Color Bind

NAMIC explores the difficulty of reporting multicultural issues
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The U.S. media are still stumbling in coverage of race and ethnicity, according to the National Association for Multi-ethnicity in Communications (NAMIC). But panelists—including Mariane Pearl, widow of slain Wall Street Journal reporter Daniel Pearl; CNN anchor Anderson Cooper; and Larry Wilmore, a regular on The Daily Show—at this week's 21st annual conference in New York on Sept. 16-18 will take on the roadblocks.

Pearl—who was played by superstar Angelina Jolie in the movie adaptation of her memoir, A Mighty Heart—will give the Tuesday morning keynote.

“Mariane views journalism as a mechanism for bringing together diversity and harmony,” says Kathy Johnson, NAMIC's president. “That's one of the overriding themes of A Mighty Heart, and that's what she tries to do every day in her work.”

That talk will lead into a panel entitled: “The Media and the Masses: Cultural Awareness vs. Cultural Wariness,” where Wilmore will join Essence Editor-in-Chief Angela Burt-Murray; Jose Diaz-Balart, co-anchor of Telemundo's Cada Dia; and CNN Worldwide's Senior Vice President of international newsgathering Parisa Khosravi. They, along with the panel's moderator, ESPN's Robert Simmelkjaer, will talk about how the U.S. media cover minorities.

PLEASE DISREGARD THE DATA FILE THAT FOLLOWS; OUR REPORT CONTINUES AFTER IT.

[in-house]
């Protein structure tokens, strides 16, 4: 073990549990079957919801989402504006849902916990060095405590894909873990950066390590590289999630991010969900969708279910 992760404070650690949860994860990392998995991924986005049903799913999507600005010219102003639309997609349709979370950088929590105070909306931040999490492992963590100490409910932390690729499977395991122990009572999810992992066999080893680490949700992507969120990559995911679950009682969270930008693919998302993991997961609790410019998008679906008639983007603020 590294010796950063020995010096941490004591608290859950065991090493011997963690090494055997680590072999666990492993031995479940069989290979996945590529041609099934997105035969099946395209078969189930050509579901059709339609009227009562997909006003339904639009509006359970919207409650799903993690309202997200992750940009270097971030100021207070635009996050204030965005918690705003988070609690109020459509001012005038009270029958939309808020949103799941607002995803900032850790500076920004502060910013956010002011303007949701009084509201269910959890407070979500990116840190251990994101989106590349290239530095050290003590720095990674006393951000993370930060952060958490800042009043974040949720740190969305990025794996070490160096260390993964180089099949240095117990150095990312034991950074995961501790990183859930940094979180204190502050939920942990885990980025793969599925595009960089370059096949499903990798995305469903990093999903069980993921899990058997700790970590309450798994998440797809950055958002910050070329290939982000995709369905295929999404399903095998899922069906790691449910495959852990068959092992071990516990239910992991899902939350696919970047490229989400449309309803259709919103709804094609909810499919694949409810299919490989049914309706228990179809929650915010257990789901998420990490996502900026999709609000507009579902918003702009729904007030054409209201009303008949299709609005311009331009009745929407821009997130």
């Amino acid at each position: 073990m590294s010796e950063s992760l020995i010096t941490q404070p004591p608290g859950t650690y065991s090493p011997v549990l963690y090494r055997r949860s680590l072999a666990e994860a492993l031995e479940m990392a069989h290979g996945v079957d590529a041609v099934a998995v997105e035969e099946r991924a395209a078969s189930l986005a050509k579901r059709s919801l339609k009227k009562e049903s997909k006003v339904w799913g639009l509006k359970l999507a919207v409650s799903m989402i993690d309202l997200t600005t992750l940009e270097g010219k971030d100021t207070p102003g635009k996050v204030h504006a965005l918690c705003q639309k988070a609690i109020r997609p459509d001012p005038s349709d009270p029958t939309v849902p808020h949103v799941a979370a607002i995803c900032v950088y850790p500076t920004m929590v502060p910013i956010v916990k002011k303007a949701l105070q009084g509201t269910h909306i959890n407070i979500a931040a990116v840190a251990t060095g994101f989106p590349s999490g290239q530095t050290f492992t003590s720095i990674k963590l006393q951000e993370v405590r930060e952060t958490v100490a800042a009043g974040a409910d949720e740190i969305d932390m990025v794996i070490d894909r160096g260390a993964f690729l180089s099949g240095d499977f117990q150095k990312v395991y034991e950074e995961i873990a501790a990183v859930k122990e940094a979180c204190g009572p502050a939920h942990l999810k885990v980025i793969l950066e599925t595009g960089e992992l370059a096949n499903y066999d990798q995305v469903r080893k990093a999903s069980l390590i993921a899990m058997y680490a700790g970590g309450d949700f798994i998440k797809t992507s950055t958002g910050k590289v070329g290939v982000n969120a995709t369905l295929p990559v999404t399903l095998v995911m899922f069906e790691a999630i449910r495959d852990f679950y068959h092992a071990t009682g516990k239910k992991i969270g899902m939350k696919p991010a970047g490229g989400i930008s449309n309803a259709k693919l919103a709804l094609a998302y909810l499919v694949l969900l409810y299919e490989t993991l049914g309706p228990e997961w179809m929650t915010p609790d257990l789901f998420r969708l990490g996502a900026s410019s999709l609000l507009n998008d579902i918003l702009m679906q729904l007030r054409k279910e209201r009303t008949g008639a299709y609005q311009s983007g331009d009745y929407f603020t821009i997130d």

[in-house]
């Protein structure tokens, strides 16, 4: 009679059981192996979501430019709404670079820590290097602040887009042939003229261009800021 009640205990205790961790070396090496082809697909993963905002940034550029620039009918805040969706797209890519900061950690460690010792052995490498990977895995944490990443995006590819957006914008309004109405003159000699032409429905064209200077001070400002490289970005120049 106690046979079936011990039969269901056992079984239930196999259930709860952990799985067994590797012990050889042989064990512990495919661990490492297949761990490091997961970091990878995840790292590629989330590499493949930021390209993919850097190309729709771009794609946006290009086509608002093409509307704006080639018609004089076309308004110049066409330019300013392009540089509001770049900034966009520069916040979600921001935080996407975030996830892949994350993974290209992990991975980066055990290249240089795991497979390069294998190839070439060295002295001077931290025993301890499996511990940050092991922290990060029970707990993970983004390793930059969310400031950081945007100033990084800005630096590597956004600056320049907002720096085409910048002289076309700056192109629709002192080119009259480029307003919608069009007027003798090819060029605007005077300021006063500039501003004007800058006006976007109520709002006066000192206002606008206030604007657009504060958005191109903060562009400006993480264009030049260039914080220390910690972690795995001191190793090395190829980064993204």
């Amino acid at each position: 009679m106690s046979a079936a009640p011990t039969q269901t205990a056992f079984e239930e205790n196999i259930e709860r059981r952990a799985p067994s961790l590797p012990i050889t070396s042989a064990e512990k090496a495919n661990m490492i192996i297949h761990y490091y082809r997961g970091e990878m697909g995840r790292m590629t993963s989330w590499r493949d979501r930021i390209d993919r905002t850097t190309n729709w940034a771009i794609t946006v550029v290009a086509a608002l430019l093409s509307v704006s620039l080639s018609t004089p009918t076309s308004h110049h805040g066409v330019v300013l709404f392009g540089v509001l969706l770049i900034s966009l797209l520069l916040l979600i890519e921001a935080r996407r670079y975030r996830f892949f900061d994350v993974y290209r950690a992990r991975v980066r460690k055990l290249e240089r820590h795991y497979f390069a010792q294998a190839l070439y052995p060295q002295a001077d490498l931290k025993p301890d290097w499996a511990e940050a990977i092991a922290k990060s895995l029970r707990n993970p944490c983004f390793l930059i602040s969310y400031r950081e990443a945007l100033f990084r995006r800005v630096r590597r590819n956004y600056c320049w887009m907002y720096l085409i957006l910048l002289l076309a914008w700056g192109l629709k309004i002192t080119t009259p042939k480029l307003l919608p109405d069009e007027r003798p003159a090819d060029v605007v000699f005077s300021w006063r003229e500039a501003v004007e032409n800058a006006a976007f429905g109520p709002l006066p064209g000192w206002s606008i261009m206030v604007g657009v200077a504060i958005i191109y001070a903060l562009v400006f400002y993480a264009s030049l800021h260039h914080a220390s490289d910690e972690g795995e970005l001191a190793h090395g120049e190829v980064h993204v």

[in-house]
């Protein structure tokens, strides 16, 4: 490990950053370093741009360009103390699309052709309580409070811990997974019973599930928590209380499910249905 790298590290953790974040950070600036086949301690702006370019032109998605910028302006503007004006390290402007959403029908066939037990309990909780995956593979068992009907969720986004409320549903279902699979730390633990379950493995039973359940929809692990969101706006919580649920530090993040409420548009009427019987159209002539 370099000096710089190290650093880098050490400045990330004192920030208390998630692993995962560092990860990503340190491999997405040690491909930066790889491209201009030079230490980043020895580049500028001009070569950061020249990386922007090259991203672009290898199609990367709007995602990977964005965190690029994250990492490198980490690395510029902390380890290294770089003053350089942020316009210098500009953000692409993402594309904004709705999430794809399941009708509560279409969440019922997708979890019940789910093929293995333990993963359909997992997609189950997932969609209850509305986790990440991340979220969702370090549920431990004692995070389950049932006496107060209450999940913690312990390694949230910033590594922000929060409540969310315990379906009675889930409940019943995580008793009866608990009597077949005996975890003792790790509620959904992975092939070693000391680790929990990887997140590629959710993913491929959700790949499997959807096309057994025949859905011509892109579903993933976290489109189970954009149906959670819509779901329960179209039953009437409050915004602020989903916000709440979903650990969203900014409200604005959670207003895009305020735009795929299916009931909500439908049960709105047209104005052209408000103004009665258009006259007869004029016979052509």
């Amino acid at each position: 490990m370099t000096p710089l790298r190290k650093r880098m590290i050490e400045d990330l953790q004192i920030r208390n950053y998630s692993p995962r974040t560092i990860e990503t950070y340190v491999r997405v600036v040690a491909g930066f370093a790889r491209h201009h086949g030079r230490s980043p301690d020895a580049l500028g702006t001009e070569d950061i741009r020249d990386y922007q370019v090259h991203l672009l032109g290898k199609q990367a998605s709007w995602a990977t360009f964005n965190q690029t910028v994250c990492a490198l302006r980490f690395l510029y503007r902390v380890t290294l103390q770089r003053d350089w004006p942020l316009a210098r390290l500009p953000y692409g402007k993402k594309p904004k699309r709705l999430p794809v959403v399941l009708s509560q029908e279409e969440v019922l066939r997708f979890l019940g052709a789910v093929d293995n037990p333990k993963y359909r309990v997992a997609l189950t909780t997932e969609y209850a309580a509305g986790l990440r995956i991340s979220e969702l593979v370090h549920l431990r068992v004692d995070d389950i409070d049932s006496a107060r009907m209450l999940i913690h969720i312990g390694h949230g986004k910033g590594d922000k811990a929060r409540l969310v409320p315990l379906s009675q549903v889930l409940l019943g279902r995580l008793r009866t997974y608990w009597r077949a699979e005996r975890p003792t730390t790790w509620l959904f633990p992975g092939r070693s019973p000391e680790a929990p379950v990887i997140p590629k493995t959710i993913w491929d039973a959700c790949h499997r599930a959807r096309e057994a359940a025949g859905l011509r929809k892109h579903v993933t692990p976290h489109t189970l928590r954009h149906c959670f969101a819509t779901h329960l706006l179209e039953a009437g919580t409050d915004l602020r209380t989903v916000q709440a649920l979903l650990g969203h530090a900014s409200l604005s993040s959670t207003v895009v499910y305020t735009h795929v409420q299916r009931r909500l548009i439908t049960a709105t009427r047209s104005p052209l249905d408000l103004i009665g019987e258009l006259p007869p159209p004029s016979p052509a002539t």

Cooper will receive the Mickey Leland Humanitarian Achievement Award during lunch on Tuesday. “Anderson has been all around the world, reporting on lots of events from Rwanda, the Sudan, the tsunami in South Asia, Hurricane Katrina. He reports with a special sensitivity,” says Johnson, who points out that NAMIC has honored people of all ethnicities, including white executives, in its two-decade history.

Other highlights of the three-day conference include the first-ever Television Writers' Workshop led by TV writer Kermit Frazier. The workshop will be held all day on Monday.

“We think we need more diversity among Hollywood's writing pool,” said Johnson. “The workshop will help people hone their craft, learn to write better and pitch their stories so they are better able to advance themselves in the industry.”

NAMIC holds a Creative Summit each year in Los Angeles, and next April it plans to add a TV writers' workshop to that event as well.

If all goes well, the big names and new additions will help NAMIC advance its mission “to ensure that people of color are sharing in the prosperity of the cable and broadband industry,” said Johnson.

Typically, some 600 executives attend the conference, held in conjunction with Cable Diversity Week and the Kaitz Foundation dinner, which will take place on Sept. 19. Said Johnson: “This conference is designed to help individuals advance in their careers, and help companies further realize workplace diversity.”

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